Arnold Vandenhoek

Our Voices Matter

Some Thoughts About Greenberg’s Analysis of Political Frustration in the United States, Printed Recently in the New York Times

A few days ago I discovered an article, relegated to the opinion page in the New York Times, that deserves our attention because it sheds light on the disillusionment of a large portion of the U.S. public with politicians and political parties.(1) It is a disillusionment we discover in very similar ways in Europe and a couple of other areas of the world, whereas it appears that in still other regions, especially in South America and North Africa, we witness a new popular élan and real signs of increasing hope.

This opinion piece (according to the New York Times), which is in fact a sober account based on empirical research, was written by a man called Stanley B. Greenberg. A fair-minded person, it seems, who doesn’t hide his party loyalies but transcends partisanship in order to attain an unbiased view of things. He tells us, for instance, that he is married to  Rosa L. DeLauro, a Democratic congresswoman representing voters in Connecticut. And he lets us know that he is the chief executive of a polling company that “works for center-left parties in the United States and abroad.”(2)  But apparently he is more than a mere executive; he seems to be not above doing real field work. And that, and what people told him – first-hand experience – makes his report interesting, as he does not attempt to paint a picture in rosy colors. No, he states what must be for him, and for the Democratic Party,  grim facts.

One thing Greenberg found out is that the present austerity policies advocated by both Republicans and the Obama administration to appease the financial markets are not popular. In fact, he says,

“When we conducted our election-night national survey after last year’s Republican sweep, voters strongly chose new investment over a new national austerity.”(3)

He adds that “many voters prefer the policies of Democrats to the policies of Republicans. They just don’t trust the Democrats to carry out those promises.”(4)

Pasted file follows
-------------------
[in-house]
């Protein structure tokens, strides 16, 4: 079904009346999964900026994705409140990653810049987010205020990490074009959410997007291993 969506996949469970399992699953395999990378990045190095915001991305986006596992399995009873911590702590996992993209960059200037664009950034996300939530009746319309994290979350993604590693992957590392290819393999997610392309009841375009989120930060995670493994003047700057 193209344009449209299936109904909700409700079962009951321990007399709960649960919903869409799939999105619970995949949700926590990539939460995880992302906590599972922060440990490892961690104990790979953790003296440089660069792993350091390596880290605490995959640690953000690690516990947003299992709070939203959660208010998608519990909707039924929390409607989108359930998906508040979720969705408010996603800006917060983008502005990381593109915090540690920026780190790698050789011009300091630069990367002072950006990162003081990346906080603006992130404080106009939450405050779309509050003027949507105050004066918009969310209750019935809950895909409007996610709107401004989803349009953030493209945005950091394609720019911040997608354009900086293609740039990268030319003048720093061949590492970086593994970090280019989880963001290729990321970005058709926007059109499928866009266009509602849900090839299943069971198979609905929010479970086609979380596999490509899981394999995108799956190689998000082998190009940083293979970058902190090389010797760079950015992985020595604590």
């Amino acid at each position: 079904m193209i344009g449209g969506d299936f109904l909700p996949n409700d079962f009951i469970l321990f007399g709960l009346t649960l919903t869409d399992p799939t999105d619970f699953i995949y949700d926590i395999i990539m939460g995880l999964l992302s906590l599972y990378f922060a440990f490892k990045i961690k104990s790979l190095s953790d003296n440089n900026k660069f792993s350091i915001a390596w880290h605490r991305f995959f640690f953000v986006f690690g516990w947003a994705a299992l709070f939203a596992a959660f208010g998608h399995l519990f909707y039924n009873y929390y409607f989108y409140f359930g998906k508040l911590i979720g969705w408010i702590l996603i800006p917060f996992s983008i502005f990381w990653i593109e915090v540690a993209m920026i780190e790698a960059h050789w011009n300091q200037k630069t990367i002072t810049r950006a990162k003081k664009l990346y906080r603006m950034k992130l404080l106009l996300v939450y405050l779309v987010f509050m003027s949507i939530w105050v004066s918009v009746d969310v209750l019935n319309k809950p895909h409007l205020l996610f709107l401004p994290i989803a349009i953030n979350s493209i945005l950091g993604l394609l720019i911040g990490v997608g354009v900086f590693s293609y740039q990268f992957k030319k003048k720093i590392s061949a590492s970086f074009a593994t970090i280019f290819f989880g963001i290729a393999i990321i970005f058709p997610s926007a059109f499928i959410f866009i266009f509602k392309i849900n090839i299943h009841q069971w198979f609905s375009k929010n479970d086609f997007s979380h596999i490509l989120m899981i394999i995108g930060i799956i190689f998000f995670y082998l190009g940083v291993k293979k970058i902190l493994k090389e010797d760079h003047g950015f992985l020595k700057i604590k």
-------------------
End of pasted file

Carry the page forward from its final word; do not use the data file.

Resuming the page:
Are we surprised? No. It’s the same in Europe. People like to believe the promises of Social Democratic leaders but when voting them into office feel they are deceived by them. So next time quite a few of them switch to the Conservatives, and are disappointed again. Others, of course, rise up in protest, something we have seen in Greece, in Italy, in Spain, and even in Britain and Germany.(5)

Greenberg is very candid about his findings, given his closeness to the Democratic Party. Close scrutiny provided evidence that “in smaller, more probing focus groups, voters show they are fairly cynical about Democratic politicians’ stands. They tune out the politicians’ fine speeches and plans and express sentiments like these: “It’s just words.” “There’s just such a control of government by the wealthy that whatever happens, it’s not working for all the people; it’s working for a few of the people.” “We don’t have a representative government anymore.”(6)

According to Greenberg, “[t]his distrust of government and politicians is unfolding as a full-blown crisis of legitimacy” and it hurts above all those who once were perceived as advocates of the common people, it “sidelines Democrats and liberalism.”(7) The stark figures provided by polls are devastating.

“Just a quarter of the country is optimistic about our system of government — the lowest since polls by ABC and others began asking this question in 1974. But a crisis of government legitimacy is a crisis of liberalism. It doesn’t hurt Republicans. If government is seen as useless, what is the point of electing Democrats who aim to use government to advance some public end?”(8) 

Looking back at the age of ‘liberal’ (and, in Europe, “Social Democratic) interventionism, the age of Keynesian policies and increasing efforts of big government to soften the effects of a disruptive, crisis-ridden Capitalist economy through unemployment benefits, Medicare, Medicaid, generally measures connected with the concept of the welfare state, Greenberg does not leave us in doubt that this policy depended on considerable economic growth rates. He is correct in his analysis. “In earlier periods, confidence in the economy and rising personal incomes put limits on voter discontent.”(9) This foundation, in the real economy, of the old liberal reformist policies has dissipated.